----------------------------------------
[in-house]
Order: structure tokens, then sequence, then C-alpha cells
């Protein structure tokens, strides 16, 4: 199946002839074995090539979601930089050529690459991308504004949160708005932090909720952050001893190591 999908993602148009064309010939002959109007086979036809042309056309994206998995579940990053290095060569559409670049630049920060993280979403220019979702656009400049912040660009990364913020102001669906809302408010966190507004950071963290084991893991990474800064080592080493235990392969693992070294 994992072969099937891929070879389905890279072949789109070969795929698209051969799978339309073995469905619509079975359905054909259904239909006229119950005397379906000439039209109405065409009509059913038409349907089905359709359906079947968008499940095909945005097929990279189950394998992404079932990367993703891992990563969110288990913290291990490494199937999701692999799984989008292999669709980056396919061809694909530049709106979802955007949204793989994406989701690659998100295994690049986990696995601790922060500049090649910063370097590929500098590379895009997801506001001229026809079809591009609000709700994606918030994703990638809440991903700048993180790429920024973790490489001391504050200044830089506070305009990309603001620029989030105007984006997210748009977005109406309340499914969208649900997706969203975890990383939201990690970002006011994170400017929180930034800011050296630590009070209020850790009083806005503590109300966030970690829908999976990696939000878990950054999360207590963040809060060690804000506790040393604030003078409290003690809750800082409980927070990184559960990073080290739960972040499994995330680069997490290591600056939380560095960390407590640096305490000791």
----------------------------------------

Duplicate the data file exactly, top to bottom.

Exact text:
[in-house]
Order: structure tokens, then sequence, then C-alpha cells
């Protein structure tokens, strides 16, 4: 199946002839074995090539979601930089050529690459991308504004949160708005932090909720952050001893190591 999908993602148009064309010939002959109007086979036809042309056309994206998995579940990053290095060569559409670049630049920060993280979403220019979702656009400049912040660009990364913020102001669906809302408010966190507004950071963290084991893991990474800064080592080493235990392969693992070294 994992072969099937891929070879389905890279072949789109070969795929698209051969799978339309073995469905619509079975359905054909259904239909006229119950005397379906000439039209109405065409009509059913038409349907089905359709359906079947968008499940095909945005097929990279189950394998992404079932990367993703891992990563969110288990913290291990490494199937999701692999799984989008292999669709980056396919061809694909530049709106979802955007949204793989994406989701690659998100295994690049986990696995601790922060500049090649910063370097590929500098590379895009997801506001001229026809079809591009609000709700994606918030994703990638809440991903700048993180790429920024973790490489001391504050200044830089506070305009990309603001620029989030105007984006997210748009977005109406309340499914969208649900997706969203975890990383939201990690970002006011994170400017929180930034800011050296630590009070209020850790009083806005503590109300966030970690829908999976990696939000878990950054999360207590963040809060060690804000506790040393604030003078409290003690809750800082409980927070990184559960990073080290739960972040499994995330680069997490290591600056939380560095960390407590640096305490000791």